Baseball is beautiful because it doesn’t discriminate – you can either hit a fastball or you can’t. Fans have witnessed players of all shapes and sizes succeed at baseball’s highest level.
Here are the shortest MLB players ever – now and throughout baseball history.
Table of Contents
- Who Is The Shortest Active MLB Player?
- Who Is the Shortest Player in MLB History?
- Shortest Active MLB Players
Who Is The Shortest Active MLB Player?
Jose Altuve is 5’6″ tall, making him the shortest active MLB player. Due to his height, scouts thought he lied about his age, and Altuve was laughed off the field in his first big league try-out.
But after signing as an undrafted free agent in 2007, he’s proven everyone wrong – amassing an MVP title and 7 All-Star Game appearances.
Who Is the Shortest Player in MLB History?
At 3’7”, Eddie Gaedel is the shortest MLB player of all time. To no one’s surprise, Gaedel drew a walk in his one and only career plate appearance.
But Gaedel’s plate appearance was just a publicity stunt. What about real baseball players?
As far as the shortest player who played in more than one professional game, there is a lot of debate among baseball historians.
Stubby Magner was a 5’3” middle infielder who logged 11 games with the New York Highlanders (who later became the Yankees) in the dead-ball era. Then there’s Pompeyo “Yo-Yo” Davalillo, a 5’3” shortstop who batted .293 through 19 games for the 1953 Washington Senators.
Other sources list Bob Emmerich (1923 Boston Braves) and Mike McCormack (1904 Brooklyn Superbas) among others, who were all listed at 5’3” in the record books.
But those players are long gone, so there is no way to know for sure.
Shortest Active MLB Players
Jose Altuve (5’6”)
Altuve has succeeded against all odds, garnering a growing list of accolades through his stellar career.
Tony Kemp (5’6”)
Despite his diminutive stature, Tony Kemp won Freshman of the Year at Vanderbilt before getting drafted in the 5th round of the 2013 MLB Draft.
RELATED: The Shortest NBA Players of All-Time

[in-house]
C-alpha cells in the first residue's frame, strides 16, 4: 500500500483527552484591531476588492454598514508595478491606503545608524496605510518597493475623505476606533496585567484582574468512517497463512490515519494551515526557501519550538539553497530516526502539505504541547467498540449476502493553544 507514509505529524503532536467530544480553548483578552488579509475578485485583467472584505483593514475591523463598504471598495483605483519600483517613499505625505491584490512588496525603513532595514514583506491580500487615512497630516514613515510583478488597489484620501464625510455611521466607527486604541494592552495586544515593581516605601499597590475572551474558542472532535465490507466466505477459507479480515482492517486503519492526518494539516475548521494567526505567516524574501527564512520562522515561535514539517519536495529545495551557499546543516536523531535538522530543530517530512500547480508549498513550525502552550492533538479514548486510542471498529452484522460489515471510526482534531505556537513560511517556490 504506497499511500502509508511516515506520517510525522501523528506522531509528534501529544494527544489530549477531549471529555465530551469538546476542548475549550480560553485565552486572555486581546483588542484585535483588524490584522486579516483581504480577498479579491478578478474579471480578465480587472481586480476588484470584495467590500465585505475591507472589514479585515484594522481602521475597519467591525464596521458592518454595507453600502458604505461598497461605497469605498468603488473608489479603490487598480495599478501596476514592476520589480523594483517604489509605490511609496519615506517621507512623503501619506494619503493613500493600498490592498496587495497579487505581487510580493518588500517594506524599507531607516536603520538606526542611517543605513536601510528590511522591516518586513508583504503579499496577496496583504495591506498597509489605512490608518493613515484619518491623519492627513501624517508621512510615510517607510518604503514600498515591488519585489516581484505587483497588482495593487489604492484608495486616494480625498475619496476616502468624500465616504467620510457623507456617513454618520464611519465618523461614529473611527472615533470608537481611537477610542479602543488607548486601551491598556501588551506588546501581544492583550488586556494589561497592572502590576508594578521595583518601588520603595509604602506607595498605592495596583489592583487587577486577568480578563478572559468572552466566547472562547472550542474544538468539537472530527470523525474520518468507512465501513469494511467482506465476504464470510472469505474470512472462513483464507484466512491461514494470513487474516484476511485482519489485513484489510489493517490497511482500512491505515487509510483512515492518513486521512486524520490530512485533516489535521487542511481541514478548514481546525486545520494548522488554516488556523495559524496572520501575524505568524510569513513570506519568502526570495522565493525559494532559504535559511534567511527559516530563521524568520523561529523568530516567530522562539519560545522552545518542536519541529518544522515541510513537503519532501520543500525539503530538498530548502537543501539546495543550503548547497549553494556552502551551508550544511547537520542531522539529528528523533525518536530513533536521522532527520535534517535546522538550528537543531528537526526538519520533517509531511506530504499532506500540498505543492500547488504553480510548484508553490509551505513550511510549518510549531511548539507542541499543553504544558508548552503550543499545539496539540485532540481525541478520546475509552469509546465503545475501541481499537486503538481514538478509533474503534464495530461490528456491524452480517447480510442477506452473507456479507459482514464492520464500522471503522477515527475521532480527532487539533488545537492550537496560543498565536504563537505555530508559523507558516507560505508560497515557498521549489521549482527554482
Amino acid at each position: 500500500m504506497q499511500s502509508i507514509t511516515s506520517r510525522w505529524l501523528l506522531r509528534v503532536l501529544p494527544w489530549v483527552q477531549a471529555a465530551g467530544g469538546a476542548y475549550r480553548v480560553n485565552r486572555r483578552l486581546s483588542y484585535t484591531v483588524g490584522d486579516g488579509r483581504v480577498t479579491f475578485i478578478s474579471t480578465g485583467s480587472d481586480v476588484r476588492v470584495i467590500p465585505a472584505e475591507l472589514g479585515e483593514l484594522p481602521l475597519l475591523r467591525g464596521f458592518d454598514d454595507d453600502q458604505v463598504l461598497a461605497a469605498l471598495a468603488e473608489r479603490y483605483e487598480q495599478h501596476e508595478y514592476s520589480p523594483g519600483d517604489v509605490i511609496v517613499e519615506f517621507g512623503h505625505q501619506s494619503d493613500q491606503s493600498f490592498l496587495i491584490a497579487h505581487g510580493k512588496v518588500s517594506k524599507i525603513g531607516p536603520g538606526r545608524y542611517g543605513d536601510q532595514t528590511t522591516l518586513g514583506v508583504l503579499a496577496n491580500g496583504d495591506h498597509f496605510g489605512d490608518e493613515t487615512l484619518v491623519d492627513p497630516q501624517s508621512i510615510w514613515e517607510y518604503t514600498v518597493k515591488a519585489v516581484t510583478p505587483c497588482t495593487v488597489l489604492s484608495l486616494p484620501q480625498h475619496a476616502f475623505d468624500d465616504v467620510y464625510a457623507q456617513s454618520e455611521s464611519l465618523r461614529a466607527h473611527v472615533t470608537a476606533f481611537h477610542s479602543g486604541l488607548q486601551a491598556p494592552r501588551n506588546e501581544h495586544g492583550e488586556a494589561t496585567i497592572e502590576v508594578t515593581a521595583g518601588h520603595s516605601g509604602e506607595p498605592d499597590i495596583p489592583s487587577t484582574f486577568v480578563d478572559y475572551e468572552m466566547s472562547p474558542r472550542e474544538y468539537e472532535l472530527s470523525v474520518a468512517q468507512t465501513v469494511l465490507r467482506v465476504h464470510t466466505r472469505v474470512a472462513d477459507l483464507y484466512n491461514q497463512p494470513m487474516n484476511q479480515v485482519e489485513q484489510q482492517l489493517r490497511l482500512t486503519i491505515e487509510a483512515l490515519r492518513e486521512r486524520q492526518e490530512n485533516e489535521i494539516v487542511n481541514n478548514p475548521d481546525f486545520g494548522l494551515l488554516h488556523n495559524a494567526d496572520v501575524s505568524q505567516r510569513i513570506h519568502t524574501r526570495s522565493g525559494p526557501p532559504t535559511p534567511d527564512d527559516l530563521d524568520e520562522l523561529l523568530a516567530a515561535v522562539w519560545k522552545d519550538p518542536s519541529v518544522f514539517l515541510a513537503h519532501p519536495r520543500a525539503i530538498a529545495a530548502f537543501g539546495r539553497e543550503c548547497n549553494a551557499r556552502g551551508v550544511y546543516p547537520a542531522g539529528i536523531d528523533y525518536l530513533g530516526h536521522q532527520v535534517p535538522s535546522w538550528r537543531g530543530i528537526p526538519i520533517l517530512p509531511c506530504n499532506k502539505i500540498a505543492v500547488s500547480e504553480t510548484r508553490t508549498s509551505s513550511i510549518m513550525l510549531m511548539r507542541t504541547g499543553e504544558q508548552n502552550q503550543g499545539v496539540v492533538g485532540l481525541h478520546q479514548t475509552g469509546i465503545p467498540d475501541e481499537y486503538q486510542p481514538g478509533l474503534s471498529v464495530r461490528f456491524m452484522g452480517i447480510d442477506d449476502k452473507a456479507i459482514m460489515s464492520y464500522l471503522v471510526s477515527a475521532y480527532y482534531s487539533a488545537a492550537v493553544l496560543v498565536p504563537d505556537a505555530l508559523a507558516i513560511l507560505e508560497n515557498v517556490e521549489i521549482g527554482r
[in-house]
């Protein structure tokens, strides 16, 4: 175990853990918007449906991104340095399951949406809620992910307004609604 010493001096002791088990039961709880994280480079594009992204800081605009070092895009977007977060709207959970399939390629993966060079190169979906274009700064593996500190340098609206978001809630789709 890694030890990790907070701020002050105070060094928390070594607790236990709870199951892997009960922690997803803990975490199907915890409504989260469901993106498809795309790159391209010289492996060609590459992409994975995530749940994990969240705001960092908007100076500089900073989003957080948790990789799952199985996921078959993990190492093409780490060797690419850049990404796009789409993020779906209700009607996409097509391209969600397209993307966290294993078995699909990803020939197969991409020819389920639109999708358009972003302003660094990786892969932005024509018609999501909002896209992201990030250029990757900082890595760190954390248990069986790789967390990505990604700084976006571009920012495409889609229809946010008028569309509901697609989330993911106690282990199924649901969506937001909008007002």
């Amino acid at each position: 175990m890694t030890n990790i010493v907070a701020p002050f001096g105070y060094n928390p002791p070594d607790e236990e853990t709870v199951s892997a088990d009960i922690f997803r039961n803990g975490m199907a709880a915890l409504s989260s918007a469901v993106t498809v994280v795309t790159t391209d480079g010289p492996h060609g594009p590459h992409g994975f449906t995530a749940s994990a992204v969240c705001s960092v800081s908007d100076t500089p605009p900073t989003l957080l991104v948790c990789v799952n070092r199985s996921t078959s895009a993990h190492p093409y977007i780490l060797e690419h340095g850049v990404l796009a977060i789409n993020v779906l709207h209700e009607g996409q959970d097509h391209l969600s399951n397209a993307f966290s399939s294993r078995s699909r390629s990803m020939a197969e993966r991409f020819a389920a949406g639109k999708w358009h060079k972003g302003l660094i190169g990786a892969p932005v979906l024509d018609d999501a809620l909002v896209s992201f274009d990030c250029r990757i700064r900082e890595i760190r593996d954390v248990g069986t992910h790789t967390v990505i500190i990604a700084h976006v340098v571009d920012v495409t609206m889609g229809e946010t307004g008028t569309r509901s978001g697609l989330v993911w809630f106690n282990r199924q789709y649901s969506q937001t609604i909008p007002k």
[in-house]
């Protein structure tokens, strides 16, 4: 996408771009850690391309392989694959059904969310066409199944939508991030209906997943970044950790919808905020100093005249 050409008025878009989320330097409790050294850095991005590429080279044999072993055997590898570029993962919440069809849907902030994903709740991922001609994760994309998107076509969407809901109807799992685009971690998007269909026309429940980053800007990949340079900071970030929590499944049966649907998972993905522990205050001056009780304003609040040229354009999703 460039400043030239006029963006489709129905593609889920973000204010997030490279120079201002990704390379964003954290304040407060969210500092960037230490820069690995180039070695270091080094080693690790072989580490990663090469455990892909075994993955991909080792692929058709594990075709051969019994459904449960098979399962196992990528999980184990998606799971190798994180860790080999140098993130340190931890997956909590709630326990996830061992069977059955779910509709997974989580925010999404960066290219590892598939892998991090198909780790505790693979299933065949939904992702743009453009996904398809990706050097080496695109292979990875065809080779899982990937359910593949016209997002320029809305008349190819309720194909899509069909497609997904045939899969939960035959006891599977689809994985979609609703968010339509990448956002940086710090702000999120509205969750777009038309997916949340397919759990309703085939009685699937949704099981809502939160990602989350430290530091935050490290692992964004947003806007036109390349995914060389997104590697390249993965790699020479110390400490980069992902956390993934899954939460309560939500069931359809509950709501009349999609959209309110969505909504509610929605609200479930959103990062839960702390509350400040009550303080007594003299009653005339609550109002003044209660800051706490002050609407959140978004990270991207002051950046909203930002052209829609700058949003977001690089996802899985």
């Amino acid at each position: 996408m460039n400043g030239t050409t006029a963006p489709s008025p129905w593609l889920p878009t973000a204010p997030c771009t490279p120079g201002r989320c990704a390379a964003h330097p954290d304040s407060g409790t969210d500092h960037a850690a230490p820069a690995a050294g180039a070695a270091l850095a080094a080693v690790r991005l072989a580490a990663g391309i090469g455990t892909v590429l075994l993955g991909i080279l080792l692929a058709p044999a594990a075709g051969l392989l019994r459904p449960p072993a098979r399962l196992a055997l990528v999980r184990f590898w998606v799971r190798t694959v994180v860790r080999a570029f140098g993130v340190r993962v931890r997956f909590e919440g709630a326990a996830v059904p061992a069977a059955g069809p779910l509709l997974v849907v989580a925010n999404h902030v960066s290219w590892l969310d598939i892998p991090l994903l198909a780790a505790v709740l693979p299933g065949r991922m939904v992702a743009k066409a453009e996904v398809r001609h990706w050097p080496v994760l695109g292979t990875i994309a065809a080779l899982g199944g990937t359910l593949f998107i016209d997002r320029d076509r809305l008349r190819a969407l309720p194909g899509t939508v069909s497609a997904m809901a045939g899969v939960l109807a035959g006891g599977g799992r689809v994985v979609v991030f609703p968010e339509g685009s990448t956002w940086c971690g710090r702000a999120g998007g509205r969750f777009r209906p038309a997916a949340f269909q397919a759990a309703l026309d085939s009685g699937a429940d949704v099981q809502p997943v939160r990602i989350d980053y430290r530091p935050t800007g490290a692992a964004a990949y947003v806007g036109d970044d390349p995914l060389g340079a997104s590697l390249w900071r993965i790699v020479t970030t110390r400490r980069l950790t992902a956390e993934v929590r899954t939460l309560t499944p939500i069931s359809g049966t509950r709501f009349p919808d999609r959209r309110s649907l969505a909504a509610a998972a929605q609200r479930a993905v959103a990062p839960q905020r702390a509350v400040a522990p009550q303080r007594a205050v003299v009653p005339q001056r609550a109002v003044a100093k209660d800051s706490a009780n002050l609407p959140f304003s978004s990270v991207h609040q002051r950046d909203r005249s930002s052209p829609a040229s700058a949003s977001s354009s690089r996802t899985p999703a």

Terrance Gore (5’7”)
Terrance Gore turned down a football scholarship from the University of Georgia to play JUCO baseball at Gulf Coast Community College in Florida. Selected in the 20th round of the 2011 MLB Draft, Gore has carved out his niche as a pinch-runner in the big leagues.
Marcus Stroman (5’7”)
Marcus Stroman is one of only six pitchers under 5’10” to start at the major league level in the 21st century. Selected 532nd overall in 2009, he’s built quite an impressive resume in his long career.
Kolten Wong (5’7”)
Wong’s father spent two years in the minor leagues and raised his son to follow in his footsteps. Kolten reportedly spent two hours a day chopping down trees with an axe to build strength for baseball season.
Ozzie Albies (5’8”)
Ozzie Albies lost his father in 2013. To honor his legacy, Ozzie used his father’s teachings to reach the top of his game. To this day, Albies prays to his dad before every big league game.
Cedric Mullins (5’8”)
Cedric Mullins traveled a long road, going from a junior college to playing in sold-out stadiums.
In 2019, he was demoted to Triple-A in 2019 after batting .094. Two seasons later, Mullins joined the 30-30 club – blasting 30 homers and swiping 30 bases in 2021.
Ronald Torreyes (5’8”)
Torreyes started playing baseball at 4-years-old after watching his father play in an amateur league in Venezuela.
“My father was very instrumental to me,” Torreyes told The Philadelphia Inquirer.
“He said, ‘You’ve got to show them that it doesn’t matter how tall you are or how short you are. You’re ready to play. You can perform at the highest level that you go to.’”
Josh Harrison (5’8”)
Before starting tee ball at 3-years-old, Harrison would use a fork as a bat and a balled-up piece of paper to play ball in his kitchen.
“He’s always had that desire to just want to get better,” said Vince Harrison, Josh’s brother, and current MiLB coach.
“Being a little guy in high school – not highly recruited, guys looking over him – I think he saw the value of hard work.”
Leury García (5’8”)
García signed as an international free agent out of the Dominican Republic in 2007. He slowly worked his way up to Major League Baseball – playing every position except first base and catcher.
Trent Giambrone (5’8”)
A JUCO product, Giambrone received a $1,000 signing bonus when he was taken in the 25th round of the 2016 MLB Draft. He spent 6 years in the minors before finally getting his chance with the major league club – where he got his first hit on the first pitch he saw.
With that knock, Giambrone ushered in the next generation of short MLB players to defy the odds – showing the world what makes baseball so beautiful.
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